For lasting gift, consider stock, savings bond for grandchildren

STAYING AHEAD

December 22, 1991|By JANE BRYANT QUINN | JANE BRYANT QUINN,1991, Washington Post Writers Group

New York -- Calling all grandparents, at Christmas. One thing you can do for your grandchildren is to give them money gifts. Parents have to deliver Lego blocks, Barbie dolls and rock albums. But grandparents can provide funds every year that will serve the children long after their Barbie dolls are dust.

If not money, then something else of lasting value. Each Christmas for 12 years, when I was a child, my grandmother gave me a plain silver teaspoon with my initials on it. Spoons didn't excite me much at 8. But when I grew up, I treasured them. I remember my grandmother every time I get them out.

But money gifts are more common, and none is as popular as a U.S. Series EE Savings Bond. Owning a bond personally can be pretty impressive to a child. If his or her name is on the certificate, it might imprint the excellent idea that it's smart to save.

You can buy bonds at most banks and S&Ls, for as little $25.

Their interest rate isn't much -- a variable rate now at 6.38 percent, with a 6 percent floor. But the tax on the interest can be deferred.

If the child's parents are middle income, they might save on taxes if you put the bonds in a parent's name instead of the child's. As long as the family income doesn't rise too high (no more than $62,900 for couples this year and $41,950 for singles, indexed to inflation), the bonds can be used for tuition entirely tax-free. As the parents' incomes rise, the tuition tax break gradually phases out.

Here are some other gifts to consider:

* Start a passbook savings account. Some banks and S&Ls no longer provide passbooks. But if they do, it's fun for children to take the passbook to the bank and have the interest entered. That shows them how money, left alone, can grow. As children get older, this account is ready-made for their baby-sitting money or the cash gifts they get on birthdays.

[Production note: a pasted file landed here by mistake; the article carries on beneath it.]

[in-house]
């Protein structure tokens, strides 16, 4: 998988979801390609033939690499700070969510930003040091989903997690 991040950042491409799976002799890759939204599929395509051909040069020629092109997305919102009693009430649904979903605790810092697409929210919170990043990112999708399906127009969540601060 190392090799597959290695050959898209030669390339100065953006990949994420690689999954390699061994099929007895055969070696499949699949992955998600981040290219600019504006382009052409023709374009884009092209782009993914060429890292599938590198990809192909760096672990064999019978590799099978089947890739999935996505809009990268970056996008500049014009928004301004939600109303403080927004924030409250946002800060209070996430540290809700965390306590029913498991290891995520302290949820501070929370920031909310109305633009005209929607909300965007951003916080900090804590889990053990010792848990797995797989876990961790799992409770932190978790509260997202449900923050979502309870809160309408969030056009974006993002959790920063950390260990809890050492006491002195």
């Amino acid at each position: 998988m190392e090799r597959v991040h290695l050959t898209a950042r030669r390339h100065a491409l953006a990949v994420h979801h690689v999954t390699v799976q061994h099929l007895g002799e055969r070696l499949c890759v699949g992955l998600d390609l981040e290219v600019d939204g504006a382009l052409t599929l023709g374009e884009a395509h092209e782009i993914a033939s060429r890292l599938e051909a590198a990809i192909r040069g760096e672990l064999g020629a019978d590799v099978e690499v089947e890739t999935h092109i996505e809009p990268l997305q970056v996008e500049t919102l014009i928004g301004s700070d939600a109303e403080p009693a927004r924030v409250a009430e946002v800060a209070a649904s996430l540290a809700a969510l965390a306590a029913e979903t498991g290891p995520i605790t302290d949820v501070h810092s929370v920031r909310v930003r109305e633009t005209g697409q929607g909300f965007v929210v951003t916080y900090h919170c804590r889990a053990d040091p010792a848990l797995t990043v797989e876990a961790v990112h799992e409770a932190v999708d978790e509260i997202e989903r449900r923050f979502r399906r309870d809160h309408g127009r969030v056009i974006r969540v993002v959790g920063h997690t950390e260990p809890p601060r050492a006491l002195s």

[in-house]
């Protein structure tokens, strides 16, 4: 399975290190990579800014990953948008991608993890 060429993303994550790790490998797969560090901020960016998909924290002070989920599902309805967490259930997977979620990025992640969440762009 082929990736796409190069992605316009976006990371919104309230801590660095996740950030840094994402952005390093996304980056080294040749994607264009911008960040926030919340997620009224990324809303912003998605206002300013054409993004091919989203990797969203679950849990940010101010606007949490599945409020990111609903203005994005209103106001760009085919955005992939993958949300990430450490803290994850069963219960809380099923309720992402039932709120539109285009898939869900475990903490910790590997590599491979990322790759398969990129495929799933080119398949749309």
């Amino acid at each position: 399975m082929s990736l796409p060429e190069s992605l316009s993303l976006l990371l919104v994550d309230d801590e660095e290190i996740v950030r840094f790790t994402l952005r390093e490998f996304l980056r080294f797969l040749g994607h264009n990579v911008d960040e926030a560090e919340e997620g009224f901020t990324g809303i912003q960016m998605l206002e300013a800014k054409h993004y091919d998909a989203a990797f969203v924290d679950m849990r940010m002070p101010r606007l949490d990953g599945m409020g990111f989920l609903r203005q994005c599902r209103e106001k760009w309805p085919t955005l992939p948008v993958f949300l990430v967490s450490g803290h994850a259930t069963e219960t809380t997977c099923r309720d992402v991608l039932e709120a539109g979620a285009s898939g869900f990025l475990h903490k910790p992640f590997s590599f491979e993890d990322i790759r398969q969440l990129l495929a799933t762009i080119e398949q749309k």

Be sure that your bank doesn't charge a prohibitive monthly fee on small accounts. Many banks waive these fees for children.

Note that a bank account "in trust for" the child is not a gift. The money remains entirely yours and goes to the child only at your death.

* One share of stock. This links the children to the world of investing. They can follow their stock in the newspaper and learn valuable lessons about market volatility and long-term growth.

A share in the Walt Disney Co. is an especially nice gift, because the stock certificates come imprinted with Disney characters. Even better, shareholders get discounts on the rides at Disney theme parks.

Alternatively, look for a company that the child will identify with: a toy company, the company that made the family's home computer, an airline company for children who love planes, the company that the parent works for.

You need to have an active brokerage account or a friend in the business to buy just one share of stock. Normally, firms won't process such a small order.

* Shares in a mutual fund. This, too, is an investment that children can follow in the newspaper. Normally, mutual funds require minimum initial investments of at least $1,000 to $3,000, after which you can start depositing smaller sums. But if you agree to make regular, automatic investments, many good funds let you start with just $25 or $50 a month.

For the names and characteristics of mutual funds that charge no sales commissions, overt or hidden, send $3 for the 100 No-Load Mutual Fund Directory, directly to 1501 Broadway, Suite 1809, New York, N.Y. 10035. The best type of mutual fund for a young child is one that invests primarily in stocks. Over 10

or 15 years, good stock-owning funds will grow the most.

* A crisp $20 or $50 bill. But a cash gift says "spend me." If you want to attune the child's mind to saving money, bank accounts, bonds, stocks or mutual funds are by far the better choice.

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